Those of us with the misfortune to live in Golus know what that knock at the door means. It's yet another group of meshulachim from Israel requesting money for a variety of causes. In larger communities, I understand that it's possible to get over a dozen on a sunny Sunday and almost as many in the course of any given week. Fortunately, I live in a small community so we don't see them on a regular basis but rather they come in spurts.
The other advantage of being off the beaten track is that only those who are passionate about their need for collection tzedakah will make the trip out to our community. This means having to deal with far less than folks in the larger community next door (something I occasionally use as a selling point when trying to convince people to move here).
Ah, but you may be asking: why am I portraying these men in a negative light? After all, Chazal tell us that more than the giver does for the taker, the taker does for the giver because of the greatness of the mitzvah of tzedakah that he earns. And this is quite true.
In truth, I have no problem with helping needy causes. I recognize that God has been quite generous and kind with me, far more than my personal performance of miztvos and chesed could ever come close to justifying. One of the prominent commentators on the Aseres Hadibros notes that the underlying reason for the commandment to not envy thine neighbour is because one must always remember that what one has came from God and that therefore one shouldn't try to decide how things should be apportioned in this world. If a man comes to my door with an outstretched hand, should I not see this as an opportunity sent by God? This man's money is in my possession and God gave it to me to give to him so that He could also give me the opportunity of helping my fellow. In this light, these meshulachim should be treasured.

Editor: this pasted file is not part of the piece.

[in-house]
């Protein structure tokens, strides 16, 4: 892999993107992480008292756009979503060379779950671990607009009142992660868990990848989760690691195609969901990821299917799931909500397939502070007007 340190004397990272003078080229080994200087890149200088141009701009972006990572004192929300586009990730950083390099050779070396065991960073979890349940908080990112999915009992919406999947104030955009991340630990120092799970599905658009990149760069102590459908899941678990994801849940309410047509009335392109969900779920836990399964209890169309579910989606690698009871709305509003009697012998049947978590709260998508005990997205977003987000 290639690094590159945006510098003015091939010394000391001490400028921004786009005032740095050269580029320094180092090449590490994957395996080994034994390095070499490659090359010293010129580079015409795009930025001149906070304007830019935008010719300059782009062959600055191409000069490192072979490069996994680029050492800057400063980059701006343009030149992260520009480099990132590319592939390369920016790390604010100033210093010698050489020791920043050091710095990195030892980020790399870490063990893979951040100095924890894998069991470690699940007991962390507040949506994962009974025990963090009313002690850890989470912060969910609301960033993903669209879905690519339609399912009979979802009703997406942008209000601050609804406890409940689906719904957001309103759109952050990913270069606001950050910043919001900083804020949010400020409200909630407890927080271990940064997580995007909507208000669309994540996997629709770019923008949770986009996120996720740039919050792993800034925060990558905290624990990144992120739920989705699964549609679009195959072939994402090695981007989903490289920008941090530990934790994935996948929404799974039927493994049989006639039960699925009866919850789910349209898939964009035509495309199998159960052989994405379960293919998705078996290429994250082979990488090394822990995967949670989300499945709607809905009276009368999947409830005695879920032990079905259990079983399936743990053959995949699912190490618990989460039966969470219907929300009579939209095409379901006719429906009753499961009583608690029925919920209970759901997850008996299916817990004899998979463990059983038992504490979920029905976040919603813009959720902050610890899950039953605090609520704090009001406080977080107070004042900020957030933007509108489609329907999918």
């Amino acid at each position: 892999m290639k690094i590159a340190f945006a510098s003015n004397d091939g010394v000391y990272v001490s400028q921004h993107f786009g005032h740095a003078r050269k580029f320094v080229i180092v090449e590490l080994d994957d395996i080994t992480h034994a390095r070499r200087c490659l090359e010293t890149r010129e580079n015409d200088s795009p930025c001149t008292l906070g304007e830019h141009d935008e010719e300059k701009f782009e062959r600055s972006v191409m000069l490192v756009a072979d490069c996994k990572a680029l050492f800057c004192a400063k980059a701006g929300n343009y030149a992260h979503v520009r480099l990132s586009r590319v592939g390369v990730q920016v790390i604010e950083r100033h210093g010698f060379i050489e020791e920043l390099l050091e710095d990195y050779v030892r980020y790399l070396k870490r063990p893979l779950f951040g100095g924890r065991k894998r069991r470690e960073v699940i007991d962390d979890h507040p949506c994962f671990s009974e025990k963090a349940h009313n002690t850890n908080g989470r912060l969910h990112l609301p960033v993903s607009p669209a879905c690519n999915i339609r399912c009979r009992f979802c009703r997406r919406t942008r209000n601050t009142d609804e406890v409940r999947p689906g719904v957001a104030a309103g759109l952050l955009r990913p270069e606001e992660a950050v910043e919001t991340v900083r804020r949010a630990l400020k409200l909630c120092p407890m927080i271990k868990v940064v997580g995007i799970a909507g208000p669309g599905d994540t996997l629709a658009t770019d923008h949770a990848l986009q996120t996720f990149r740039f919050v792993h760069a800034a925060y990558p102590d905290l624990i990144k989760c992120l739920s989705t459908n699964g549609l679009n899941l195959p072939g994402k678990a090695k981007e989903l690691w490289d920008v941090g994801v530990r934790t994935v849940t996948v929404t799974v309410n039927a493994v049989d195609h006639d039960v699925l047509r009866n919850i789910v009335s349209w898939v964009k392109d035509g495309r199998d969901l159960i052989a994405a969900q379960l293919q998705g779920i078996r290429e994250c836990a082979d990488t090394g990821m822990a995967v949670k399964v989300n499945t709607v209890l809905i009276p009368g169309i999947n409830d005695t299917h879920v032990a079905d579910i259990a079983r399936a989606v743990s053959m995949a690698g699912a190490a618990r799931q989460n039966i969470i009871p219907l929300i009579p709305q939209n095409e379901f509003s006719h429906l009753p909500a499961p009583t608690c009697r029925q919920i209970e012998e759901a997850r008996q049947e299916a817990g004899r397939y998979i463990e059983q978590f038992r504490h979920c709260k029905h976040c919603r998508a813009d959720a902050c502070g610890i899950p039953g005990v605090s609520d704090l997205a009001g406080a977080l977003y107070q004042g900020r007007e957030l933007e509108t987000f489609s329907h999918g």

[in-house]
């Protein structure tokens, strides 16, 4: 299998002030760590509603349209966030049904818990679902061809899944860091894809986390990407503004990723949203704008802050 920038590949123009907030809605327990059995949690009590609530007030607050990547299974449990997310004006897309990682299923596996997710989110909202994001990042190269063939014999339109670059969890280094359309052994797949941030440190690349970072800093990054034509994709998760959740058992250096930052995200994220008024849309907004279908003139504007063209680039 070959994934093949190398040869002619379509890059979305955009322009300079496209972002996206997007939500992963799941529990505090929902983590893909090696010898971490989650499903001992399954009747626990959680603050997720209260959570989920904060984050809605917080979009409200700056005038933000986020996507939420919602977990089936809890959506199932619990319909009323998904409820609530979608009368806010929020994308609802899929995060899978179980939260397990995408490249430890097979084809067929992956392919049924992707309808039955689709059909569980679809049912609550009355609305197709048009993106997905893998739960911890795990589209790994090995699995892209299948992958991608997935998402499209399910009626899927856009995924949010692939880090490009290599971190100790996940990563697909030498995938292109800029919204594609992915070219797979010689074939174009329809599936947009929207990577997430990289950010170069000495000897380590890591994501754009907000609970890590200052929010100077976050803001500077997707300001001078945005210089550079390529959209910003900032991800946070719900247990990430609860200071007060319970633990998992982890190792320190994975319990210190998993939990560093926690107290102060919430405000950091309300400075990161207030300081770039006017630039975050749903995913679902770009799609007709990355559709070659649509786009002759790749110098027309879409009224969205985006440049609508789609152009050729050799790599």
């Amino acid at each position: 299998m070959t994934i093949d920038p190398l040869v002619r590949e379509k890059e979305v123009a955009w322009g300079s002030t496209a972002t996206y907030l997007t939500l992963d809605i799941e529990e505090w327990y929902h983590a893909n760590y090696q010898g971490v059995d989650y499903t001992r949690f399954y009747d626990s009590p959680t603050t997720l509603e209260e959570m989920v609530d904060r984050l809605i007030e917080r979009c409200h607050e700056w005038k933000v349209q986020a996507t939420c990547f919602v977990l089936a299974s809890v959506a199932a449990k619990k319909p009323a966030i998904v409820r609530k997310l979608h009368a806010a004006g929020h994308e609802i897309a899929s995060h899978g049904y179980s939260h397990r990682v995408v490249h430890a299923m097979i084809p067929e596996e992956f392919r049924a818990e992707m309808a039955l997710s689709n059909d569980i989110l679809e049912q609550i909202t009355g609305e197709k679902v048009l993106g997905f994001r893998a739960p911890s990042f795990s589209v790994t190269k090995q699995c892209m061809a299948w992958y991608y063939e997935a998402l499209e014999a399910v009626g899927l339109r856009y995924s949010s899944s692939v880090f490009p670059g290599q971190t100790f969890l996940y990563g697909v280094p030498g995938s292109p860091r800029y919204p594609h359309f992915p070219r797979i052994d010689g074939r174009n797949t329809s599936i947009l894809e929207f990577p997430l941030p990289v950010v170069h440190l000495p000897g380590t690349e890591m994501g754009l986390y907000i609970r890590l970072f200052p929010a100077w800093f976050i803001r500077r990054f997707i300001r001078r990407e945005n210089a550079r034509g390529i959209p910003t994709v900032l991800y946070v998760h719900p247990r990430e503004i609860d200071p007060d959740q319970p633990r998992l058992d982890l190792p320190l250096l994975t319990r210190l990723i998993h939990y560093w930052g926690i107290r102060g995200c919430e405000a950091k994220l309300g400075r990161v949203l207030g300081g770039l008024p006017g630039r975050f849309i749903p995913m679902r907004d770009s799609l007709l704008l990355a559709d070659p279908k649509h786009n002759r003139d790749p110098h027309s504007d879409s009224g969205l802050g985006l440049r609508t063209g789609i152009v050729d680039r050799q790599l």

Then there's the educational value. Imagine one's children watching you give tzedakah and treating total strangers with respect. If one wishes to inculcate one's children with the importance of ahavas Yisrael, is there a better way to do it?
So why is it that when I hear the knock at the door my shoulders sag and my lips mutter "not again"?
Perhaps it is my own personal arrogance but I also believe that beggars cannot be choosers, as the old adage goes. I am happy to give generously if need be but I expect that whatever I hand out will be taken with at least a slight smile and "thank you".
Last night, though, that didn't happen. We had three guests from Israel at the door. The first came with a very efficient presentation, had his request all organized and was effusive in his thanks when I handed him the cheque. The second, however, caused me to nearly lose my temper. He was collecting for a Bratzlover yeshiva in the Old City and when I gave him the cheque, he looked at it and announced that if I were only to double the amount, then I would get a blessing from Heaven. My donation to his cause was too small for a blessing?! And when I refused, he continued to argue with me, pointing out how much to my benefit my generosity would be. I noted that the local community also has great needs and I have to think of them first. He pointed out that he had come a long way. I pointed out that I hadn't actually invited him in the first place! Finally, after five minutes of argument he grudgingly took the cheque and left.
Then came the third man who got angry with the amount I gave him (not a small amount). He had been expecting more and seemed to be outraged that he hadn't received it. By this point, I was tired of the whole encounter and told him in no uncertain terms to leave before I took the cheque back and sent him away with nothing.
And today I remain confused. On one hand, I am happy to give. On the other, these people clearly have legitimate needs. Who am I to say no to them? On what authority do I do that? Is there still a blessing on such tzedakah?